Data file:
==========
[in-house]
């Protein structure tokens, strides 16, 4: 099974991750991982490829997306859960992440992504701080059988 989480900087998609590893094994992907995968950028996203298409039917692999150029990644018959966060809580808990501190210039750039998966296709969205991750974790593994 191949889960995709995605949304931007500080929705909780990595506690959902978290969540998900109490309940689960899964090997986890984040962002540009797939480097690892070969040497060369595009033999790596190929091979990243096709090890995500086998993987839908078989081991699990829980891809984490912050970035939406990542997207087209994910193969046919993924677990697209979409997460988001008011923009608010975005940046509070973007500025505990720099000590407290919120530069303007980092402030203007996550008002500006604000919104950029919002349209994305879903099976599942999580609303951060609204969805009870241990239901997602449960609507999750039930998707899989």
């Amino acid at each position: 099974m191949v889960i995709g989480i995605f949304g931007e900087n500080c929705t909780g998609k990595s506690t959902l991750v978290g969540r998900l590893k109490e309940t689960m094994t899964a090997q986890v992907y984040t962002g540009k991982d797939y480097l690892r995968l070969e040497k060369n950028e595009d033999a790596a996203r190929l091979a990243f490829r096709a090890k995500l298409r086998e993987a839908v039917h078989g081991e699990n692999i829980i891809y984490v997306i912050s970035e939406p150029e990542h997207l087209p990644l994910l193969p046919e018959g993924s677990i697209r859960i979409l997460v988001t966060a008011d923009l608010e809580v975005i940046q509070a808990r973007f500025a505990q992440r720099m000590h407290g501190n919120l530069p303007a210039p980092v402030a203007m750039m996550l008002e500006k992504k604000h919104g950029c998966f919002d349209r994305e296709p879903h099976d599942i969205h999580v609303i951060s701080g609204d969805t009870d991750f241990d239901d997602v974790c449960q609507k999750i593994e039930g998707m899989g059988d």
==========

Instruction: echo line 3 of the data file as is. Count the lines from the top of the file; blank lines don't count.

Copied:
């Amino acid at each position: 099974m191949v889960i995709g989480i995605f949304g931007e900087n500080c929705t909780g998609k990595s506690t959902l991750v978290g969540r998900l590893k109490e309940t689960m094994t899964a090997q986890v992907y984040t962002g540009k991982d797939y480097l690892r995968l070969e040497k060369n950028e595009d033999a790596a996203r190929l091979a990243f490829r096709a090890k995500l298409r086998e993987a839908v039917h078989g081991e699990n692999i829980i891809y984490v997306i912050s970035e939406p150029e990542h997207l087209p990644l994910l193969p046919e018959g993924s677990i697209r859960i979409l997460v988001t966060a008011d923009l608010e809580v975005i940046q509070a808990r973007f500025a505990q992440r720099m000590h407290g501190n919120l530069p303007a210039p980092v402030a203007m750039m996550l008002e500006k992504k604000h919104g950029c998966f919002d349209r994305e296709p879903h099976d599942i969205h999580v609303i951060s701080g609204d969805t009870d991750f241990d239901d997602v974790c449960q609507k999750i593994e039930g998707m899989g059988d």